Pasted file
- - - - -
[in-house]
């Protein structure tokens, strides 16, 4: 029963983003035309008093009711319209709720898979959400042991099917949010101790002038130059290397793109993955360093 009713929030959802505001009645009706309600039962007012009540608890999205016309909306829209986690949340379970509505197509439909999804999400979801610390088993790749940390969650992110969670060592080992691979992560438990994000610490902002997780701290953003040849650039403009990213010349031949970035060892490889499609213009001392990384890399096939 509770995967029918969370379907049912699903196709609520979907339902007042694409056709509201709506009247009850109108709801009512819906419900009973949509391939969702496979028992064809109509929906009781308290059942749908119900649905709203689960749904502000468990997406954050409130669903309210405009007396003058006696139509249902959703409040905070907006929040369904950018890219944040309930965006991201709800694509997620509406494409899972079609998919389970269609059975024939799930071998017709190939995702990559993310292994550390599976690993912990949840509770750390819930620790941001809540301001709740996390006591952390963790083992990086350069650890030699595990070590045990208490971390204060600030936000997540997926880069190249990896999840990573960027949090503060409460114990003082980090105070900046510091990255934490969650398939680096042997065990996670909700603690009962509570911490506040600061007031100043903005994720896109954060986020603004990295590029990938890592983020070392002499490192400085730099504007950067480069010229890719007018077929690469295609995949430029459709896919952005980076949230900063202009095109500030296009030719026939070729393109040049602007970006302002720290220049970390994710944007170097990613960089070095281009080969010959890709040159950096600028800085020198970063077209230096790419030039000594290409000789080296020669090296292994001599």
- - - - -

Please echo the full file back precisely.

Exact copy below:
[in-house]
């Protein structure tokens, strides 16, 4: 029963983003035309008093009711319209709720898979959400042991099917949010101790002038130059290397793109993955360093 009713929030959802505001009645009706309600039962007012009540608890999205016309909306829209986690949340379970509505197509439909999804999400979801610390088993790749940390969650992110969670060592080992691979992560438990994000610490902002997780701290953003040849650039403009990213010349031949970035060892490889499609213009001392990384890399096939 509770995967029918969370379907049912699903196709609520979907339902007042694409056709509201709506009247009850109108709801009512819906419900009973949509391939969702496979028992064809109509929906009781308290059942749908119900649905709203689960749904502000468990997406954050409130669903309210405009007396003058006696139509249902959703409040905070907006929040369904950018890219944040309930965006991201709800694509997620509406494409899972079609998919389970269609059975024939799930071998017709190939995702990559993310292994550390599976690993912990949840509770750390819930620790941001809540301001709740996390006591952390963790083992990086350069650890030699595990070590045990208490971390204060600030936000997540997926880069190249990896999840990573960027949090503060409460114990003082980090105070900046510091990255934490969650398939680096042997065990996670909700603690009962509570911490506040600061007031100043903005994720896109954060986020603004990295590029990938890592983020070392002499490192400085730099504007950067480069010229890719007018077929690469295609995949430029459709896919952005980076949230900063202009095109500030296009030719026939070729393109040049602007970006302002720290220049970390994710944007170097990613960089070095281009080969010959890709040159950096600028800085020198970063077209230096790419030039000594290409000789080296020669090296292994001599």